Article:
“I talk about broken windows in the article because I wanted to figure out what is the policing strategy that’s being used to turn homeless people into a canary in a coal mine of crime. So you have William Bratten, who is the police chief who moves from New York to Los Angeles and back to New York as the proponent of this policy that we call ‘broken windows’ which we are still living with to this day. And under this view of policing, it doesn’t matter what the crime rate is. It matters if basically rich, white residents feel safe. And when we use police to do that, we give an incredible amount of discretion to police officers, and we’re policing people and places, as [Michael] Bloomberg says, rather than events or incidents. And so I think it is very important that we situate the rise in policing of unhoused people in this broader project of broken windows policing that cities engage in, that is essentially criminalizing the poor.”
Description: Do you want to learn about opportunities to advance your career by networking with international professionals? After a special introduction by Jim Neal, current IRRT Chair, Loida Garcia-Febo, Mark Mattson, and Gina de Alwis will share different paths to expand careers with international platforms. The presenters will share tips on finding and connecting with professionals outside your home country. Through the panelists personal experiences discover the benefits and opportunities in international conference attendance and collaborations.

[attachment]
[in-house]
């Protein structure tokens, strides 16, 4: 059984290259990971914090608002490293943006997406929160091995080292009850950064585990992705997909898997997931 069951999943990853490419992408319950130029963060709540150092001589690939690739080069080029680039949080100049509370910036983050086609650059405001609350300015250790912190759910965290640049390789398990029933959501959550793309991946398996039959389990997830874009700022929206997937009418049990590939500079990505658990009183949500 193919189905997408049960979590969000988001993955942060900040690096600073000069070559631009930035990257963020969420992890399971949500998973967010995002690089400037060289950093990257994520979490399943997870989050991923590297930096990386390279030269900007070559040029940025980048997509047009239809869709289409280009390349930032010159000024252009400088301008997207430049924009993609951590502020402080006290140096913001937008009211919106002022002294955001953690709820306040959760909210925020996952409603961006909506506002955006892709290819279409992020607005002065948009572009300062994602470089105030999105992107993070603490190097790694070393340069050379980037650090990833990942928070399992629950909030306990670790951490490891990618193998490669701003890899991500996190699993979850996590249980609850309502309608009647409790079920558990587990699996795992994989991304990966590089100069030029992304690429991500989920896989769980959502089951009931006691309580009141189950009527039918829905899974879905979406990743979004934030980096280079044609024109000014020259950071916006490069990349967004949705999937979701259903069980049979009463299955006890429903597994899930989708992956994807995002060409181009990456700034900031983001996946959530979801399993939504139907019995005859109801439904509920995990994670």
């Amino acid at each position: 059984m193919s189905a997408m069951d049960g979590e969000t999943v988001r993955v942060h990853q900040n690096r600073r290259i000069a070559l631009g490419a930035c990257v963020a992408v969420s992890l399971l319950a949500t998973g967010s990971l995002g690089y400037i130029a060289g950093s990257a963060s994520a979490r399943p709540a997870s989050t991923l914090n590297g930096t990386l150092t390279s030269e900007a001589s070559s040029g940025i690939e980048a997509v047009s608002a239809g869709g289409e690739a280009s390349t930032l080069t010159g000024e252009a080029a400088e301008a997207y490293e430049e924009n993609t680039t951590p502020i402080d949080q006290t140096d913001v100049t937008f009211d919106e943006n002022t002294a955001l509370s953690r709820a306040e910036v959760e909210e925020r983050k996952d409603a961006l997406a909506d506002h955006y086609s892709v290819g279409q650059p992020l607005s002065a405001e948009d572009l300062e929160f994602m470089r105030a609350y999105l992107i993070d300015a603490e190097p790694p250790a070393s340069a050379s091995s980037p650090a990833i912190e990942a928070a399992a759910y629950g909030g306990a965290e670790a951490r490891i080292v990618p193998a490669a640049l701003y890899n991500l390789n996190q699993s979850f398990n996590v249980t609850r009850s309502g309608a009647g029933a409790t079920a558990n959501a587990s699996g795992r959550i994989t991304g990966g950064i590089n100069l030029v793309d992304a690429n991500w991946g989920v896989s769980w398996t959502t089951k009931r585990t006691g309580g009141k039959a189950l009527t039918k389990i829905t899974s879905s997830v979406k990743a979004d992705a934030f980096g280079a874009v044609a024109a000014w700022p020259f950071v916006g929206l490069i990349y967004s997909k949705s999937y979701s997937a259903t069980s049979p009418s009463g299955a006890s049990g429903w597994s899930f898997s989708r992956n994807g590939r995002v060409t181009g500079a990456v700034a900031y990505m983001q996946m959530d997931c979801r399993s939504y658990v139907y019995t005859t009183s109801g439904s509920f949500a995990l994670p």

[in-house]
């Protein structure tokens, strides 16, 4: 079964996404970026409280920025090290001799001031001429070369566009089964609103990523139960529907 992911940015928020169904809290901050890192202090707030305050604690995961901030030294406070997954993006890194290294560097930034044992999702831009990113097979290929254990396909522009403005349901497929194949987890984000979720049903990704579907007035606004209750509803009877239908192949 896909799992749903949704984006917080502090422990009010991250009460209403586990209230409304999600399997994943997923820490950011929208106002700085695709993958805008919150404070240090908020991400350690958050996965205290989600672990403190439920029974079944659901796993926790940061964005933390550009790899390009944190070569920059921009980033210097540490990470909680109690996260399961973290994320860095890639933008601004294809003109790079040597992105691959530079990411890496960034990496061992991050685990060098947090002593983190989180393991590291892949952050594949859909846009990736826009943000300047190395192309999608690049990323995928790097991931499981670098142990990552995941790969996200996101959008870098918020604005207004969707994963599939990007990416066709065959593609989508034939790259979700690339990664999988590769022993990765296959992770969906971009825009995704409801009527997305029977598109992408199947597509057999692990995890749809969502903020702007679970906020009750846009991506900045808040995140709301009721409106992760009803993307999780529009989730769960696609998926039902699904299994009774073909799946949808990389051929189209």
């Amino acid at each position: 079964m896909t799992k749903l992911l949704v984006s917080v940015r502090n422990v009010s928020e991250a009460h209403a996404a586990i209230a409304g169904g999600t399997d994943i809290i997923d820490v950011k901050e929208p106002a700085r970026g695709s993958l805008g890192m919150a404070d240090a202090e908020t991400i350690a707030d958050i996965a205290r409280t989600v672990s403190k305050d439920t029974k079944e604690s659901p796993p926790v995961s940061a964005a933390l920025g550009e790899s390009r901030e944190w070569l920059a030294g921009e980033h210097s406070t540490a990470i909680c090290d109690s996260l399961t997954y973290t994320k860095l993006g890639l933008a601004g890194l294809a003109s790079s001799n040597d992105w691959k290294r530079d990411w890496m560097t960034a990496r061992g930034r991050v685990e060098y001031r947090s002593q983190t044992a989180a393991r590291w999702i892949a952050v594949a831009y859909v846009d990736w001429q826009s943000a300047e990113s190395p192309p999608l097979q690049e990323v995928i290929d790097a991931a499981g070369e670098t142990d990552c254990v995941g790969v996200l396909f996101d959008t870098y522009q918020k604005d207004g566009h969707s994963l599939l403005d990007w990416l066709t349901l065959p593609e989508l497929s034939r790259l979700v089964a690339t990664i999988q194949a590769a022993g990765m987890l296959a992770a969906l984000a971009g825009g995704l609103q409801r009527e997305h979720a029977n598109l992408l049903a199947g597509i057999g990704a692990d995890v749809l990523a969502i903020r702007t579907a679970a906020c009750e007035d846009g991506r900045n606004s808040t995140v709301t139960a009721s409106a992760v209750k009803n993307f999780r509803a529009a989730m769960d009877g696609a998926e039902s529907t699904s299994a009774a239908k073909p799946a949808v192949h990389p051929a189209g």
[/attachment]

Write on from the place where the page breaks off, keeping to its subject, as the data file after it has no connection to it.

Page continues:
“One of the aspects of addressing homelessness and poverty through libraries is to be aware of our library collections and how they represent the lives of people who are without a permanent place to be,” writes Julie Winkelstein.
“This is going to be getting more materials into the hands of more Scott County residents, which brings us closer to the library’s mission — connecting all residents with resources, support and opportunity,” Scott County Library Director Jake Grussing said. “I think one of the best ways to do that is to create a penalty-free, welcoming environment for anybody who wants to use the library.”
‘To have a space where children and parents are centered is truly rare in America. Parents are so used to everything being hard in this country.’
In announcing the new policy, the library said its board of trustees “is dedicated to creating a library that is more open, equitable and understanding of our community,” and explained that “eliminating fines for overdue materials means more people in our community have greater access to the Library’s vital materials, resources and services.”
“The simple fact that the library community knows well is that fines are an antiquated notion that doesn’t work… New Yorkers and people throughout the country love and trust their library—they understand it’s a public good, they respect it, and they bring their books back.”
“Every day is a day for learning. Chicagoans need and deserve access to information and technology every day of the week. Adding Sunday hours in libraries across the city is an important step in our commitment to equity and access,” said CPL Commissioner Chris Brown. “Mayor Lightfoot’s leadership and support for expanded Sunday hours has been instrumental in bringing this opportunity to all Chicagoans.”